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And In That Corner ... The No. 7 Cincinnati Bearcats bring close, personal ties to Notre Dame

Murray State v Cincinnati

CINCINNATI, OHIO - SEPTEMBER 11: Desmond Ridder #9 of the Cincinnati Bearcats lines up for a play in the third quarter against the Murray State Racers at Nippert Stadium on September 11, 2021 in Cincinnati, Ohio. (Photo by Dylan Buell/Getty Images)

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Notre Dame has hosted two top-10 matchups since 2018, beating No. 7 Stanford then and No. 1 Clemson last year. Back in 2018, the thought that a top-10 tilt in South Bend would soon feature not only Cincinnati but a favored No. 7 Cincinnati (3-0) would have been nearly incomprehensible, even if the Bearcats went 11-2 in 2018 and finished the year in the top 25.

Cincinnati has won 34 of its last 40 games, not quite the pace of the Irish going 37-5 since the start of the 2018 season, but by no means have the Bearcats come out of nowhere in 2021. Head coach Luke Fickell has been building to this for a while.

To get a look at how Cincinnati has gotten to this point, let’s turn to Keith Jenkins of The Cincinnati Enquirer ...

DF: The Cincinnati hype is mixed around Notre Dame. Some fans insist the raw talent disparity should make this an Irish cakewalk, while the fatalists are convinced Notre Dame has no chance against a quality opponent not quarterbacked by Graham Mertz.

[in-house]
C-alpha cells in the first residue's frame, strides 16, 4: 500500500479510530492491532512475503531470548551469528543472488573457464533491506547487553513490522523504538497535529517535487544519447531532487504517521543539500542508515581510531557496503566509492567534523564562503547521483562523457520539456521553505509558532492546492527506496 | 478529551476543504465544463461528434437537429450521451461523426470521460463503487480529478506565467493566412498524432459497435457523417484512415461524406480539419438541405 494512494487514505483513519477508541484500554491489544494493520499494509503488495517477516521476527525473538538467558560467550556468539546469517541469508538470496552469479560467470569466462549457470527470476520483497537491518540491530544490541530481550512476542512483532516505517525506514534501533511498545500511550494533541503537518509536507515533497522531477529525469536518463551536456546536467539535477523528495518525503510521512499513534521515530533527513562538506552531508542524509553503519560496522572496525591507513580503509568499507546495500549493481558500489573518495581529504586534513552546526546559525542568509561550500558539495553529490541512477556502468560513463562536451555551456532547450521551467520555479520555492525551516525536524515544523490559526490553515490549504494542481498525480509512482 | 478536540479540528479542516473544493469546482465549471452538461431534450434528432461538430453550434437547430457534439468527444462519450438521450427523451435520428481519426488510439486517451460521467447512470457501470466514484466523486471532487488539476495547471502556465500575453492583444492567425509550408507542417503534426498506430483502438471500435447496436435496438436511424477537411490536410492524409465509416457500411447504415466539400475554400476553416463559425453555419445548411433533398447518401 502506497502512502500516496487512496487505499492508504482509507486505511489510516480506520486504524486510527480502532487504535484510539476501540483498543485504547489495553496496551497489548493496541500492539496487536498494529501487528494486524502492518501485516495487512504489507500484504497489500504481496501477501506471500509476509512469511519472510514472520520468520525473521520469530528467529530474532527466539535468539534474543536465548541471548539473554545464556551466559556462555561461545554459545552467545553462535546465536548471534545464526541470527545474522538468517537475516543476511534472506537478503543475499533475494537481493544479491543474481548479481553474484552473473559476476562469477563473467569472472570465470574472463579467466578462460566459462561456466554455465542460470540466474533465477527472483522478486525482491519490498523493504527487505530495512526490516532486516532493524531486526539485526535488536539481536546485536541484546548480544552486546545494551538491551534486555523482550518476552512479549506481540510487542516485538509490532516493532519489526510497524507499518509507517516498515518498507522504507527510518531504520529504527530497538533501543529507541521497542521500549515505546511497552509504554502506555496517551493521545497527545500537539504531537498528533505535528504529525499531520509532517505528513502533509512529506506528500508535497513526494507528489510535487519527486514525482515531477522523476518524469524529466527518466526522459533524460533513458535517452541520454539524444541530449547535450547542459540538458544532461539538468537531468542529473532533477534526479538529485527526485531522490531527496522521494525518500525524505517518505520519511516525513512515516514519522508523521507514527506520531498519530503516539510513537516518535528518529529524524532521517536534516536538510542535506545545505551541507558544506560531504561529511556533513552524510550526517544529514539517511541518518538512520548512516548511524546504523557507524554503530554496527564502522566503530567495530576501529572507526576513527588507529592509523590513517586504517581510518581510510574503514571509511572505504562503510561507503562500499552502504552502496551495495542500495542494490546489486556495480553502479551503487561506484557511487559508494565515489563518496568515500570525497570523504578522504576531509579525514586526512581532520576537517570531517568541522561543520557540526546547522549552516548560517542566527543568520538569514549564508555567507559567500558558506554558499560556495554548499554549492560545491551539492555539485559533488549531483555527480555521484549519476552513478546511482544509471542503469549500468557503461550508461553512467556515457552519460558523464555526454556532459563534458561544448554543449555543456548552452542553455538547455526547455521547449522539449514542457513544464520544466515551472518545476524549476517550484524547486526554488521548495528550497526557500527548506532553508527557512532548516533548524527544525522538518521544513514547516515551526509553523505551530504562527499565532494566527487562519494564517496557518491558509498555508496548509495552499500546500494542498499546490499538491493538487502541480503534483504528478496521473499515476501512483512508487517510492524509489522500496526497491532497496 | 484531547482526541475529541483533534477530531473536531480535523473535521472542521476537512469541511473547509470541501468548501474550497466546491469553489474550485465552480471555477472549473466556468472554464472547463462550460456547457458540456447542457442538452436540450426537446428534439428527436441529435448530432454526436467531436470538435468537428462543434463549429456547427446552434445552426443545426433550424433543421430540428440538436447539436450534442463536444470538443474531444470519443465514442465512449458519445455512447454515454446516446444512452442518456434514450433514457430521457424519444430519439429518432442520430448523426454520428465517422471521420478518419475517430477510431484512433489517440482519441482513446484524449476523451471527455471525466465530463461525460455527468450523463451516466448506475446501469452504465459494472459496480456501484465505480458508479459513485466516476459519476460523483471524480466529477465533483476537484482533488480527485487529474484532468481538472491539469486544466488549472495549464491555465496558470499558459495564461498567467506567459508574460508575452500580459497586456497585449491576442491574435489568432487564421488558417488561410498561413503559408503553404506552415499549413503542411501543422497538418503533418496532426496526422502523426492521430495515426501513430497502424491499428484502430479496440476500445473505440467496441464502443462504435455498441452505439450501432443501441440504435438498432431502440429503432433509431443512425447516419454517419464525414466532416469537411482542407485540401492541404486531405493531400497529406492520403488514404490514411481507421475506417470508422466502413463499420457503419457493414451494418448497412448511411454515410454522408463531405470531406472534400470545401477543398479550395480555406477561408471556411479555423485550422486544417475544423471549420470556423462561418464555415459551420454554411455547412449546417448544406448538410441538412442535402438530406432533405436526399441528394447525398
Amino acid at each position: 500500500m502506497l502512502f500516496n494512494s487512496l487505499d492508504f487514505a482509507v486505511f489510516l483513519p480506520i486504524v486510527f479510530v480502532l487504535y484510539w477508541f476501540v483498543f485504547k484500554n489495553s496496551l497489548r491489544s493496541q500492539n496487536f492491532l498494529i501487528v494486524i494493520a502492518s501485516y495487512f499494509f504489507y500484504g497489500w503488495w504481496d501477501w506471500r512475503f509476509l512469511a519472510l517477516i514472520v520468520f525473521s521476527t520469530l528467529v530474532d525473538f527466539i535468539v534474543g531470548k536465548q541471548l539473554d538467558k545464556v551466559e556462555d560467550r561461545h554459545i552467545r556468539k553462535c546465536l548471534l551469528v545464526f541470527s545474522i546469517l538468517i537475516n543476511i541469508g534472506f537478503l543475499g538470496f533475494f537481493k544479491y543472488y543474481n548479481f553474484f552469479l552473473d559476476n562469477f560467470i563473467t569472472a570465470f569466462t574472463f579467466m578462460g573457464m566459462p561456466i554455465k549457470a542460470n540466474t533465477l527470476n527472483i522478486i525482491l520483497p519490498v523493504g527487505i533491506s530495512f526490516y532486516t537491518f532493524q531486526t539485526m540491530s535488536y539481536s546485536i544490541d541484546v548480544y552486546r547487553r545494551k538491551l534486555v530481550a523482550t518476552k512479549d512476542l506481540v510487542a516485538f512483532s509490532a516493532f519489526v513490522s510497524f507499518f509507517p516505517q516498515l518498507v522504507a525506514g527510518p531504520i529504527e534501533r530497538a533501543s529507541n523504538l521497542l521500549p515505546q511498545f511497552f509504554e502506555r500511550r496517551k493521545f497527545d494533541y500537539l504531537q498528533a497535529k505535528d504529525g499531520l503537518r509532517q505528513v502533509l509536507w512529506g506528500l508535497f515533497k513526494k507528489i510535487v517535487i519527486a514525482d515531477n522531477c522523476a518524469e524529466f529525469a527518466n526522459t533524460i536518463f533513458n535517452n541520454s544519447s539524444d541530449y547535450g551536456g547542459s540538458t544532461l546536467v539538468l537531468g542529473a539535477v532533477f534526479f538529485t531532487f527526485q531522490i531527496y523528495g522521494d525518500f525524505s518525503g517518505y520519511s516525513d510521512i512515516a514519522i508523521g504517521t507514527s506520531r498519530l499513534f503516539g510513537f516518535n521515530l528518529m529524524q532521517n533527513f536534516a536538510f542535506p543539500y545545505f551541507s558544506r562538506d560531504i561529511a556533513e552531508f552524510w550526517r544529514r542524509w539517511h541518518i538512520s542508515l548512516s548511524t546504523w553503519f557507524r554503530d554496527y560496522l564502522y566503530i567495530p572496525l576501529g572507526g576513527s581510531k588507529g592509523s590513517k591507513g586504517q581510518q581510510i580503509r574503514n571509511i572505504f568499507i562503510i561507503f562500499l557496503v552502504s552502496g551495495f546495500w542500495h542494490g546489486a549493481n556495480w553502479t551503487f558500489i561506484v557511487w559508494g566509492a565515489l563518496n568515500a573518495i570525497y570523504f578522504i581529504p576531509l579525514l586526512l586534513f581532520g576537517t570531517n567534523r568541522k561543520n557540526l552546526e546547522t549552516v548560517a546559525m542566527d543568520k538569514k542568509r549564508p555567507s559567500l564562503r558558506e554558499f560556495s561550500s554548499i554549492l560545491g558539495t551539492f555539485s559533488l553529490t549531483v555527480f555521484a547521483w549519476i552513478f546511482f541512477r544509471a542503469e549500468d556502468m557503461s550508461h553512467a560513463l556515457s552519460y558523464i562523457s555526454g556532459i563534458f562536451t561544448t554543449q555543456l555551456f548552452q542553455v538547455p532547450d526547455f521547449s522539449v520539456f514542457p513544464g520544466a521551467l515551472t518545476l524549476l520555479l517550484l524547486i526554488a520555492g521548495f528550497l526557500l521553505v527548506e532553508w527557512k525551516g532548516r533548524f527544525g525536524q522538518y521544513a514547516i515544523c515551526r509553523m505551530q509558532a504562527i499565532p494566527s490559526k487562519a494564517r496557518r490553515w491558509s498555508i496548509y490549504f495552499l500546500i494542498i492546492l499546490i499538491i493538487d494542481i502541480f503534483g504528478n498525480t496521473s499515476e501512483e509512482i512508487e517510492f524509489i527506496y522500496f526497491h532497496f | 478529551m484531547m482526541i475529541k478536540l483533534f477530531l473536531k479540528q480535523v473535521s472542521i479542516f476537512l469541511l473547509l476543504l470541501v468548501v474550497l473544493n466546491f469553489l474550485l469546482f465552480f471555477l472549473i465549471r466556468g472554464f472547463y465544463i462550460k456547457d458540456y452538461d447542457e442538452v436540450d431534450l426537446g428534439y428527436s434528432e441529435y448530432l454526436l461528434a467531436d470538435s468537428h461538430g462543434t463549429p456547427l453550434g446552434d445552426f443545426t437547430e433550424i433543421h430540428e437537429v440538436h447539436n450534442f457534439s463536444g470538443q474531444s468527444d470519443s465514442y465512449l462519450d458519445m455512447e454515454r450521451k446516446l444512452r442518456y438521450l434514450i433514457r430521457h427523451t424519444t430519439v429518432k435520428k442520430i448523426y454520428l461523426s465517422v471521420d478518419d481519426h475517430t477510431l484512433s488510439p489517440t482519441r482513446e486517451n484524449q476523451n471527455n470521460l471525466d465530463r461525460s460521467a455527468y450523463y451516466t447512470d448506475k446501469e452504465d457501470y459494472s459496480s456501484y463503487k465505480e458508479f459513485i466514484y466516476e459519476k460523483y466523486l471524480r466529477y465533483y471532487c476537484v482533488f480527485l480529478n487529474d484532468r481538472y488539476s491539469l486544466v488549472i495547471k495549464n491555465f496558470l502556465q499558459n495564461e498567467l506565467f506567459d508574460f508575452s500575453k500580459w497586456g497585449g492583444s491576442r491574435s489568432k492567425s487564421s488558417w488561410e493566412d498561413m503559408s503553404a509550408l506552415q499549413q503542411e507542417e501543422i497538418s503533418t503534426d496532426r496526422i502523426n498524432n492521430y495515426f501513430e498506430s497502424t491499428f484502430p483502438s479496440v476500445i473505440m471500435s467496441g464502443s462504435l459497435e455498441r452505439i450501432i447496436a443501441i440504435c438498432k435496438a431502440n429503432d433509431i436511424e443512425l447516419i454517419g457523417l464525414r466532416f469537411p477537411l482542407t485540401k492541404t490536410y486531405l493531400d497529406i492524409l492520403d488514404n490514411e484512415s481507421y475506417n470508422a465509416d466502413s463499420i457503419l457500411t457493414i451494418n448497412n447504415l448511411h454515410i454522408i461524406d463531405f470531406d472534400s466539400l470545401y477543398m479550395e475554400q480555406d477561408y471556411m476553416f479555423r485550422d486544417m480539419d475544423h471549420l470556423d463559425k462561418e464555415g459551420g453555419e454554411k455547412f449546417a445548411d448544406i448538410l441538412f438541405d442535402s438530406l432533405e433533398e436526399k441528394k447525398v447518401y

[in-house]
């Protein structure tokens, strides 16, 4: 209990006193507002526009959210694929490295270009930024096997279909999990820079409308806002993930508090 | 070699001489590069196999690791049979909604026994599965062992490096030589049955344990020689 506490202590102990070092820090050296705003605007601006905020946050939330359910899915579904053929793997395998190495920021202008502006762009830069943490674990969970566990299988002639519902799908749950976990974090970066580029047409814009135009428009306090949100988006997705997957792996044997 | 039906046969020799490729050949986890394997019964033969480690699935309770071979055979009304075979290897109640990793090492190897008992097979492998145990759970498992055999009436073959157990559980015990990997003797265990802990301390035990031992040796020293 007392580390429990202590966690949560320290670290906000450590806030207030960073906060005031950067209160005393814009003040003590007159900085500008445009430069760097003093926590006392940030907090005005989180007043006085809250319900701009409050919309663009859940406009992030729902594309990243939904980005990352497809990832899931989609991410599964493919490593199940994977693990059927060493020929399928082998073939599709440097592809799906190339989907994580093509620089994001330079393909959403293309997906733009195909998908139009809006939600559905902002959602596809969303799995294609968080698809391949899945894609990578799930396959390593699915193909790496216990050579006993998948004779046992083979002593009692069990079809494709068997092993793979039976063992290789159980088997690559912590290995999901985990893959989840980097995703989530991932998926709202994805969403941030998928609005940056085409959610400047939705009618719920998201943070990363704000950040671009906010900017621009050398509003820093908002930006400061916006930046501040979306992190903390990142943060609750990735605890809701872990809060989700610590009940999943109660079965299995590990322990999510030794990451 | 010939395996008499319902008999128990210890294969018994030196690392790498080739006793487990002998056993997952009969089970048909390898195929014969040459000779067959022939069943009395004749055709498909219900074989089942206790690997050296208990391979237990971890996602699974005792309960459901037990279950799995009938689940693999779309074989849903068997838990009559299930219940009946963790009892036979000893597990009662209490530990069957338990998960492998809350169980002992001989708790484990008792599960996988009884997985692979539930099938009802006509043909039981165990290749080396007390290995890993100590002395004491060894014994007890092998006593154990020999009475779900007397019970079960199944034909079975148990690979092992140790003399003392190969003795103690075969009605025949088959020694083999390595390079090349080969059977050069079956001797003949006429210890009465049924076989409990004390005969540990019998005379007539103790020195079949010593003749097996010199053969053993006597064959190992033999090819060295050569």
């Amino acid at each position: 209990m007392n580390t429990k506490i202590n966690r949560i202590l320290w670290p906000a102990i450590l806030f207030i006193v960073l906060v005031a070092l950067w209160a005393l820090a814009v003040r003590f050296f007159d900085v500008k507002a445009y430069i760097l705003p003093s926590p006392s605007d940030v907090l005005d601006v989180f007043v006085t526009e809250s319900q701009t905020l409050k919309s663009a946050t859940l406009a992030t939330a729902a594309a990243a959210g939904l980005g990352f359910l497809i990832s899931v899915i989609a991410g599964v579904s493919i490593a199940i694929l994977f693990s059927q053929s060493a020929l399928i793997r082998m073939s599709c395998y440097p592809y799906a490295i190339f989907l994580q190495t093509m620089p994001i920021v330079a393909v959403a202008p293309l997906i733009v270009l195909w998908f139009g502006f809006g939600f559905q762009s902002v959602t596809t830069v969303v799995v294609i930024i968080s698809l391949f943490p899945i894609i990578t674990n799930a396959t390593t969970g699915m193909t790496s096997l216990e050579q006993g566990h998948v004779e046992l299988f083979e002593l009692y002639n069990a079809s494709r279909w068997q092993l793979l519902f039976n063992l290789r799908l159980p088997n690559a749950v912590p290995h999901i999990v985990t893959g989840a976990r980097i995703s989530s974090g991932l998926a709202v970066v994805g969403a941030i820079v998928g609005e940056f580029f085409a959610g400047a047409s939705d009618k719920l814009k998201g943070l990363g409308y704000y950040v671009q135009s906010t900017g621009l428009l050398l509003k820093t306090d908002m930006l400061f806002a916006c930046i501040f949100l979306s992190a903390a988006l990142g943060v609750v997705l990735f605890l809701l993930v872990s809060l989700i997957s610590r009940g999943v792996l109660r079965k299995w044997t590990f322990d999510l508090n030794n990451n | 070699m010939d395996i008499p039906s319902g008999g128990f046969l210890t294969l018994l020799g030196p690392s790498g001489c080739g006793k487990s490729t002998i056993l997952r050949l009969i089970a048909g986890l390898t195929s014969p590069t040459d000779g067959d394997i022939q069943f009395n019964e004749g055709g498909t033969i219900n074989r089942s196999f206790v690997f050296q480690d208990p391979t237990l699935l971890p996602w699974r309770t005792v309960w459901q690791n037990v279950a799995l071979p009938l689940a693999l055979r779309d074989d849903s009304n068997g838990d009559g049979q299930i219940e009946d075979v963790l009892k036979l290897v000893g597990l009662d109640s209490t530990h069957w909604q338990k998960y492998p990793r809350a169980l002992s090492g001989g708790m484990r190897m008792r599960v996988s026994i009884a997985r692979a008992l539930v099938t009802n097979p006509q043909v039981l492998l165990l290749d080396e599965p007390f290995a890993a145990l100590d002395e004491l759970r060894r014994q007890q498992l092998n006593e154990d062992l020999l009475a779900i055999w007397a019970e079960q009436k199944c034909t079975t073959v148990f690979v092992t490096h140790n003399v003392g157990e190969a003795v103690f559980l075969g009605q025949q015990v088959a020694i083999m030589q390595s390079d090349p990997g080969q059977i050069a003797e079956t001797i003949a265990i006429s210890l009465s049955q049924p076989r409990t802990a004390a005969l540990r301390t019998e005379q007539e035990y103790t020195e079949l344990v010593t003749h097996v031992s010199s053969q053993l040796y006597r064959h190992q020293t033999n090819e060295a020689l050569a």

I’d like to try to find the reality between those two camps, so let’s start with the raw talent disparity. It does exist — My database shows the Irish roster, considering only transfers and recruiting, as the No. 10 most talented in the country, while the Bearcats come in at No. 48. Obviously, this does not factor in evaluation, development or scheme. When it comes to evaluation and/or development, what players quickly exceeded even Cincinnati’s expectations, suggesting they should have been more broadly recruited in the first place?

KJ: Development has arguably been the biggest key to Cincinnati’s success of late. Unlike Brian Kelly, Luke Fickell doesn’t have a roster full of four-star and five-star guys. But he does have a lot of three-star guys who he and his staff have developed into some of the top players in the country. Junior Ahmad “Sauce” Gardner is one of the top two cornerbacks in college football. It’s either Gardner or LSU’s Derek Stingley Jr. at No. 1 on many draft boards. Gardner was a skinny kid from Detroit that didn’t have a bunch of offers. Now, he’s a true shutdown corner.

Senior defensive end Myjai Sanders is one of the top edge rushers in the country. He’s another guy that wasn’t one of the blue-chip recruits coming out of Jacksonville. Marcus Freeman deserves a lot of credit for finding those guys and helping them develop into the players they are today.

Linebackers Darrian Beavers and Deshawn Pace, two more Freeman recruits, were two guys who had standout careers at Cincinnati’s Colerain High School but didn’t have a lot of huge offers. They’ve been the two top performers on Cincinnati’s defense this season.